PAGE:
So, what is living in Amsterdam like?
LISTEN! I’ve never been one for subtlety, so I’m just going to spit it out (I’ll try not to spray) – WTF happened to the Amsterdam I knew and when did it lose its mojo?
When I arrived in the spring of 1980, before the sharp, spiky-studded, dragon’s tail-end of punk, morphed into the softer swish of New Wave romanticism, Amsterdam had thrust its peroxide blond quiff above the miasmatic clouds of marijuana lingering from its post-hippy years and emerged as a vibrant, cutting-edge Euro city, sparkling with fierce energy.
In 30 April ’80, mass protests against the coronation of Queen Beatrix – instigated by squatter’s groups (Kraakbewegingen) but supported by students, workers, anarchists and left-wing radicals of all shades – rocked the streets; reverberating from the Kinkerstraat & Bilderdijkstraat, over to Waterlooplein, then back across the BlauwBrug to the Dam & Rokin. >10,000 police were deployed to quell the riots and over 600 people were injured!
What is living in Amsterdam like: No protests?
Now, I’m not suggesting I miss mass riots – although, even the most passive of pacifists might admit they can be cathartic, or even a force for change – but I do wonder what’s happened to Amsterdam to make a repeat of events on that scale totally unthinkable today? Has worship for the false gods of globalisation and tourism torn out its beating heart? Have the cold frosts of austerity and decades of bluster from centre-right coalitions thrown an icy-wet blanket of conformity over its once radical soul?
Back then, a sizeable portion of the population lived on the hard edges of society, rather than in its soft centre. Across the city, many thousands of people were living in squats – a new twist on Proudhon’s “La propriete, cést le vol!” anarchist slogan? (Ex-) Hippies, Punks, Rasta’s, Gay’s & other bohemian tribes lived side by side with students, locals and every shade of “allochtonen”, in a madcap, kaleidoscopic mingling of the masses. You almost got a sense that the lunatic fringes had finally taken over.
What is living in Amsterdam like: My experience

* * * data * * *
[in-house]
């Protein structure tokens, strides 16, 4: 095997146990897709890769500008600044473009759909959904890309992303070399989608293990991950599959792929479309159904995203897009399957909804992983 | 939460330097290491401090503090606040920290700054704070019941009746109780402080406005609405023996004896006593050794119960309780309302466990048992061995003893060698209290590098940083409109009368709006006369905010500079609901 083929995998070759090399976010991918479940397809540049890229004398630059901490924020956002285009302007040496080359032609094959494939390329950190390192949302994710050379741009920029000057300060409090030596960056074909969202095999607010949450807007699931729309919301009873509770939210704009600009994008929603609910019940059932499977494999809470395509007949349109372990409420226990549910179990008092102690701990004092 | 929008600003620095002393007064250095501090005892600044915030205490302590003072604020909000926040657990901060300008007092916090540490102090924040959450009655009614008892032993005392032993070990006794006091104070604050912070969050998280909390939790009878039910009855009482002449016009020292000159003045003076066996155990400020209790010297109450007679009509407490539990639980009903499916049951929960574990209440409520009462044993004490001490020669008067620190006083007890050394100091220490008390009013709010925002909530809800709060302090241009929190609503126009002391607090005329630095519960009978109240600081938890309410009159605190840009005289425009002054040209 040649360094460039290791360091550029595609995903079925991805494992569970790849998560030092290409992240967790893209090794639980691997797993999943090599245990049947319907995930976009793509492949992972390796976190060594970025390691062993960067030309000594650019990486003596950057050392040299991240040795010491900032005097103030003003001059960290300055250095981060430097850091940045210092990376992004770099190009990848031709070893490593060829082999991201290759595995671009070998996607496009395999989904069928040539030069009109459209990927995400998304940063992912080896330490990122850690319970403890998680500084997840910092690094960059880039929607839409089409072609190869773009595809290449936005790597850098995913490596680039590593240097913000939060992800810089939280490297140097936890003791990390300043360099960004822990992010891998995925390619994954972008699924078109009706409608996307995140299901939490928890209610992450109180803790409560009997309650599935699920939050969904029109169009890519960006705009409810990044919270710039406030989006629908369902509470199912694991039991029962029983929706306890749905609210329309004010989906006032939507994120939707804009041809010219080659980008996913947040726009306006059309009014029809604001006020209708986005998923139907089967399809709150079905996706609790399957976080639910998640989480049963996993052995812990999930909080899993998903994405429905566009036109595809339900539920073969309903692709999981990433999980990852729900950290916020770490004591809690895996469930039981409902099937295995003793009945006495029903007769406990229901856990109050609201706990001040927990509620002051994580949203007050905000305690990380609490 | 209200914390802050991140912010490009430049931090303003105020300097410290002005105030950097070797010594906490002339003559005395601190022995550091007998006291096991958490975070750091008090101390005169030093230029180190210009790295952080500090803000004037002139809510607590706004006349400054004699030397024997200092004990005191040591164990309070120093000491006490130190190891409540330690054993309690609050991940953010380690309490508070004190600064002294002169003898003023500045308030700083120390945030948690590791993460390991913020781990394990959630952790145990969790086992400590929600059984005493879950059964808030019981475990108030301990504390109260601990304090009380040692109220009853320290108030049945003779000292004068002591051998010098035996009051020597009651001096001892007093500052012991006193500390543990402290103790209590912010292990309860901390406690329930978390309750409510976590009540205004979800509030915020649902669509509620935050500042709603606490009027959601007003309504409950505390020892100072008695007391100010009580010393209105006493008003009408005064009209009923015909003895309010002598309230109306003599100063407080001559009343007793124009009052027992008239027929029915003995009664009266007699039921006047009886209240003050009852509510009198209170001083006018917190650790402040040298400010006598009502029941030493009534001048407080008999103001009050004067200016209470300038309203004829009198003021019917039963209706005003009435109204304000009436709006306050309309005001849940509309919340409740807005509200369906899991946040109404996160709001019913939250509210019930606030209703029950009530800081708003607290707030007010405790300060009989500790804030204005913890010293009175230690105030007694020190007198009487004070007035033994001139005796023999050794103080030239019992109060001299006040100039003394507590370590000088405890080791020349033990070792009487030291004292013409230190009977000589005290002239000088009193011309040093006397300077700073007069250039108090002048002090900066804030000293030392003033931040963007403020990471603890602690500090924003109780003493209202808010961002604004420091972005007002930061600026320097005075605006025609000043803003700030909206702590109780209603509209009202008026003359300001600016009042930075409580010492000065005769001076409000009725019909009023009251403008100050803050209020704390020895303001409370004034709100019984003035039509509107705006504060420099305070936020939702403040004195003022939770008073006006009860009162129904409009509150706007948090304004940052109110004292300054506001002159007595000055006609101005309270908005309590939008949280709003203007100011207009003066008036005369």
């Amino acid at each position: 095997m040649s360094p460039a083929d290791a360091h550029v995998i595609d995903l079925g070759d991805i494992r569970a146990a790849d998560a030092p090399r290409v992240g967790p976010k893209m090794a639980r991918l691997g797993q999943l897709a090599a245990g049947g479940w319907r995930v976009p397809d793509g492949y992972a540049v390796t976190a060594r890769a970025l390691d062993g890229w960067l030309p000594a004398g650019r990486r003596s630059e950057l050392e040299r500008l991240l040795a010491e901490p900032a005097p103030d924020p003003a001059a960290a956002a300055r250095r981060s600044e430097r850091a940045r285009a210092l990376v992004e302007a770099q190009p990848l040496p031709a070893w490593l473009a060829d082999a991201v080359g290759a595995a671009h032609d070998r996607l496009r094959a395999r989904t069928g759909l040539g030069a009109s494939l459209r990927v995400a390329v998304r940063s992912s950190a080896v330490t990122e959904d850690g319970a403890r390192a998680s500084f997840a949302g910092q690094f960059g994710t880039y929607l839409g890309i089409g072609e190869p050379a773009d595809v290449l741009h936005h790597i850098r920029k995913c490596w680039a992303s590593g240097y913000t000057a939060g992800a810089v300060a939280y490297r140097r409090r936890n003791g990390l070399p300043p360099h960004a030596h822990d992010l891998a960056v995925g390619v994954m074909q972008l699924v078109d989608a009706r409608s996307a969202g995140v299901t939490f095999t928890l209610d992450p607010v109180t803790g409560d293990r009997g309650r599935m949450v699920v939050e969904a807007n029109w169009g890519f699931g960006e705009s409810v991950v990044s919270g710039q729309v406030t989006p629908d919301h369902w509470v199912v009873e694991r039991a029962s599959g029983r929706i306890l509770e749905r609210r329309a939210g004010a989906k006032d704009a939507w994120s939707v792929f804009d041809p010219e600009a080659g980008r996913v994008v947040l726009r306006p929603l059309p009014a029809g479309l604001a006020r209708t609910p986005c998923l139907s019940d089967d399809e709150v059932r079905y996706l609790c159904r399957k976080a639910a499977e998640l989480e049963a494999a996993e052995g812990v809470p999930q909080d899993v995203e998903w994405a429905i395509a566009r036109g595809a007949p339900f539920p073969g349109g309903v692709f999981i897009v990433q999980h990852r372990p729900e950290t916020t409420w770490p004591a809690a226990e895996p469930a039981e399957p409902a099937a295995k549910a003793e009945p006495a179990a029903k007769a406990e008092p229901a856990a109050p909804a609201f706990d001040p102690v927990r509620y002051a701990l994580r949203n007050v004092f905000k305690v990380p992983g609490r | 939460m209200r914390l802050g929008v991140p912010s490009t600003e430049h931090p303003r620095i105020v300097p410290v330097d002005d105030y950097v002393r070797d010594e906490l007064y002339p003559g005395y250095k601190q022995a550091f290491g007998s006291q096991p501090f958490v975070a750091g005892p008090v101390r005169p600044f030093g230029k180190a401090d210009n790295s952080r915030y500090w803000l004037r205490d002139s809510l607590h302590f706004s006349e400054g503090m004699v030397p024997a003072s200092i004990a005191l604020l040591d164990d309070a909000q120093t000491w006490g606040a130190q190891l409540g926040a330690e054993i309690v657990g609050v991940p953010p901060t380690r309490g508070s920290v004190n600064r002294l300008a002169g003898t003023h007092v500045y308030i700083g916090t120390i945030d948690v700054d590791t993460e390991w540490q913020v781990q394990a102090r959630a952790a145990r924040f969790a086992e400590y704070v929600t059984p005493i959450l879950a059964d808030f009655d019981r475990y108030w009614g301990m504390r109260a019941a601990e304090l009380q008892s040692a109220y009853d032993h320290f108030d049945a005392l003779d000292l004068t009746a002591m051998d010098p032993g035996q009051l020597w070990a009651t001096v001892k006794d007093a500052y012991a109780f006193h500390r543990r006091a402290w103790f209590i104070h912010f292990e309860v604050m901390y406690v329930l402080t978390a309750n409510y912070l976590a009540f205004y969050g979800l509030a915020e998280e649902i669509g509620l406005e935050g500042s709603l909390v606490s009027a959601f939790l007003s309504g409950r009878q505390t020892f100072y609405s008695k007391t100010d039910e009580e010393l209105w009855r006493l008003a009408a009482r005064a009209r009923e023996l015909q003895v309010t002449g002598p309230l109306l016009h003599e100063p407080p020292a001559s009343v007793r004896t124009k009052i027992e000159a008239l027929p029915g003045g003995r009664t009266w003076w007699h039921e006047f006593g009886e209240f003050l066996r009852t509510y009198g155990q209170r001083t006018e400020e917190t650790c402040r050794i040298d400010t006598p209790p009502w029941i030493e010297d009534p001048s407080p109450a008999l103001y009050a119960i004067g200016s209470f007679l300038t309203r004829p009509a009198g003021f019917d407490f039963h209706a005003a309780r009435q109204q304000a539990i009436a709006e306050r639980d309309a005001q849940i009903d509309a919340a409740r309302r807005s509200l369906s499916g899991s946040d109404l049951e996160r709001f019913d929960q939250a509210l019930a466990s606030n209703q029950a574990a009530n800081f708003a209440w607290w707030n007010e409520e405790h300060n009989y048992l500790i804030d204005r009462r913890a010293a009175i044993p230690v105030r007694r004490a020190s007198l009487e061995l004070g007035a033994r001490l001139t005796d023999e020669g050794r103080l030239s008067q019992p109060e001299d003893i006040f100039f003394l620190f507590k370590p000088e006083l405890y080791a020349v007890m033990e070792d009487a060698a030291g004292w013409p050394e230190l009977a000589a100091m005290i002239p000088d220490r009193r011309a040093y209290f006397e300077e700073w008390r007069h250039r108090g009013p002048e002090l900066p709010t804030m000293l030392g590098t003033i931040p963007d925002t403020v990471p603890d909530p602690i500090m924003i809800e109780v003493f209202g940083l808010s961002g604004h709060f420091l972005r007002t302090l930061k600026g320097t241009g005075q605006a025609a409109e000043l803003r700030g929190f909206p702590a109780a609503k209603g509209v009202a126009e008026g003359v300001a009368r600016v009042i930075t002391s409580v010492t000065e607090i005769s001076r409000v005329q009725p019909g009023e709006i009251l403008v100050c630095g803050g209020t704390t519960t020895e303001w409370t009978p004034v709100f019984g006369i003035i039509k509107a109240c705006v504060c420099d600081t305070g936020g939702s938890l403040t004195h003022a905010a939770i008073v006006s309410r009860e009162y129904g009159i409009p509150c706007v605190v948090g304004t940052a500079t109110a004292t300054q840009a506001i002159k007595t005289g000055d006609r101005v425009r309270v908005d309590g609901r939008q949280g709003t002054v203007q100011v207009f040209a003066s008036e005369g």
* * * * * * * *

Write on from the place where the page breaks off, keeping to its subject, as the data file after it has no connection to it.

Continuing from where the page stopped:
In my own case, I no longer felt at home in Thatcher’s London and was busy contemplating my navel – and my future – at a “Kraakpand” (NOT a crack-house, I hasten to add!) on the Barentzstraat, sharing a floor (often literally) with a group of street musicians – refugees from the Embassy Club/Bloomsbury squat scene, which later burgeoned the New Romantic movement. Even today, the memory of singing an acapella version of Anarchy In The UK outside Centraal Station with The Bikini Machine, causes me to blush profusely!
My arrival in Amsterdam also coincided with the June 1980 opening of Mazzo, which effectively became my second home during the hours of darkness. – Mazzo could legitimately lay claim to being one of THE great punk/new wave dance clubs of the 80’s, rivalling those in Berlin, London and New York. I reckon I spent more cumulative hours there than in my own flat (Property Notice: I was the only person I knew who had a job and eventually ran out of excuses for squatting).
Having said that, I must admit that I wasn’t always 100% faithful to my nubile, night-time muse, Ms Mazzo. I even left her frequently for another love, when following legendary dance DJ Eddy De Clercq (the coolest Belgian in history) from De Brakke Grond, to his short-lived but long-lamented, pioneering club De Koer (above)- which sadly closed its doors in ’83 – and later through the Pep Club at the Paradiso, to the even more legendary RoXY.
What is living in Amsterdam like: Work in Amsterdam
In passing, you may want to note that, in order to finance my night-life pursuits I found a job – originally intended more as pocket-money than a career – working for the yankee dollar at Time-Life which, along with fellow publisher Elsevier, offered many an English-speaking-but-hardly-a-word-of-Dutch mumbling ex-Pat fool useful employment, saving many (but not all) from a life of total debauchery.